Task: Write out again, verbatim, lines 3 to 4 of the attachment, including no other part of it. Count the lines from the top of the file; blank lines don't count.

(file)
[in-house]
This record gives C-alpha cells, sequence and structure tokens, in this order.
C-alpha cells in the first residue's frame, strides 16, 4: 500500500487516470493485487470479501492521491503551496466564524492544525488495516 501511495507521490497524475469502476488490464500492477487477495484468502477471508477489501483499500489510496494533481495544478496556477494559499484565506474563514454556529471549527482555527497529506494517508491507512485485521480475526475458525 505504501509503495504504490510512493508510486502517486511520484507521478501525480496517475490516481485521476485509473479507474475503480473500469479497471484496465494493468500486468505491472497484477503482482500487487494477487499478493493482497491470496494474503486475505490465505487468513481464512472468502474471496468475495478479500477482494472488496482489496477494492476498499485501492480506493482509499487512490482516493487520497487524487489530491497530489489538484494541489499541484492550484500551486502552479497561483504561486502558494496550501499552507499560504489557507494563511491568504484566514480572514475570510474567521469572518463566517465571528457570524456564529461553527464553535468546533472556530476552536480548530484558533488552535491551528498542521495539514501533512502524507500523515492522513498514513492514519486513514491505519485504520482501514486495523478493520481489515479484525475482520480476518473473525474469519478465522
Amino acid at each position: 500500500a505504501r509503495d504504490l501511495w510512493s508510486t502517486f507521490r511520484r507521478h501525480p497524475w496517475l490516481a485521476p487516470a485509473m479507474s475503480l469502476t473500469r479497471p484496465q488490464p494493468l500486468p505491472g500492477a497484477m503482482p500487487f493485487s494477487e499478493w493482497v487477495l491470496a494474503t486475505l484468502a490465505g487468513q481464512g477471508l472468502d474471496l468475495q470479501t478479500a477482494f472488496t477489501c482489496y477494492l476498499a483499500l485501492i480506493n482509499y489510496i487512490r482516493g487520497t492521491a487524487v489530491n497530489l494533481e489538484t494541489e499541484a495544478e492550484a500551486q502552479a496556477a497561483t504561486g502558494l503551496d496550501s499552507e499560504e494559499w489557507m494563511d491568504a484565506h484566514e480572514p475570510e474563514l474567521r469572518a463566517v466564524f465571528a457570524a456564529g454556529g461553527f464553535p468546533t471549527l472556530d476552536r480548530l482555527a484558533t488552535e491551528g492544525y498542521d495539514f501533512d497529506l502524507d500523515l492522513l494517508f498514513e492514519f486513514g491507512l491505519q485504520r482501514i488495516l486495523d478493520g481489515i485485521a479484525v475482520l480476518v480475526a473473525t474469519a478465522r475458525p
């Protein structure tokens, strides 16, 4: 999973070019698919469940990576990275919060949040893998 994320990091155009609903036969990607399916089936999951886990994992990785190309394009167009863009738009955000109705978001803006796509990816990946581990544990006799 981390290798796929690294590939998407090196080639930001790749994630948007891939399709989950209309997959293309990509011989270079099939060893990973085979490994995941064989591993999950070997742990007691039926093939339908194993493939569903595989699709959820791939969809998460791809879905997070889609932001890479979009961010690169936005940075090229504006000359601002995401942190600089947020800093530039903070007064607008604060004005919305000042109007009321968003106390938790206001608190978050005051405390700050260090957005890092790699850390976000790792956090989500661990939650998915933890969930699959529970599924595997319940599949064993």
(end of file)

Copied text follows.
C-alpha cells in the first residue's frame, strides 16, 4: 500500500487516470493485487470479501492521491503551496466564524492544525488495516 501511495507521490497524475469502476488490464500492477487477495484468502477471508477489501483499500489510496494533481495544478496556477494559499484565506474563514454556529471549527482555527497529506494517508491507512485485521480475526475458525 505504501509503495504504490510512493508510486502517486511520484507521478501525480496517475490516481485521476485509473479507474475503480473500469479497471484496465494493468500486468505491472497484477503482482500487487494477487499478493493482497491470496494474503486475505490465505487468513481464512472468502474471496468475495478479500477482494472488496482489496477494492476498499485501492480506493482509499487512490482516493487520497487524487489530491497530489489538484494541489499541484492550484500551486502552479497561483504561486502558494496550501499552507499560504489557507494563511491568504484566514480572514475570510474567521469572518463566517465571528457570524456564529461553527464553535468546533472556530476552536480548530484558533488552535491551528498542521495539514501533512502524507500523515492522513498514513492514519486513514491505519485504520482501514486495523478493520481489515479484525475482520480476518473473525474469519478465522
Amino acid at each position: 500500500a505504501r509503495d504504490l501511495w510512493s508510486t502517486f507521490r511520484r507521478h501525480p497524475w496517475l490516481a485521476p487516470a485509473m479507474s475503480l469502476t473500469r479497471p484496465q488490464p494493468l500486468p505491472g500492477a497484477m503482482p500487487f493485487s494477487e499478493w493482497v487477495l491470496a494474503t486475505l484468502a490465505g487468513q481464512g477471508l472468502d474471496l468475495q470479501t478479500a477482494f472488496t477489501c482489496y477494492l476498499a483499500l485501492i480506493n482509499y489510496i487512490r482516493g487520497t492521491a487524487v489530491n497530489l494533481e489538484t494541489e499541484a495544478e492550484a500551486q502552479a496556477a497561483t504561486g502558494l503551496d496550501s499552507e499560504e494559499w489557507m494563511d491568504a484565506h484566514e480572514p475570510e474563514l474567521r469572518a463566517v466564524f465571528a457570524a456564529g454556529g461553527f464553535p468546533t471549527l472556530d476552536r480548530l482555527a484558533t488552535e491551528g492544525y498542521d495539514f501533512d497529506l502524507d500523515l492522513l494517508f498514513e492514519f486513514g491507512l491505519q485504520r482501514i488495516l486495523d478493520g481489515i485485521a479484525v475482520l480476518v480475526a473473525t474469519a478465522r475458525p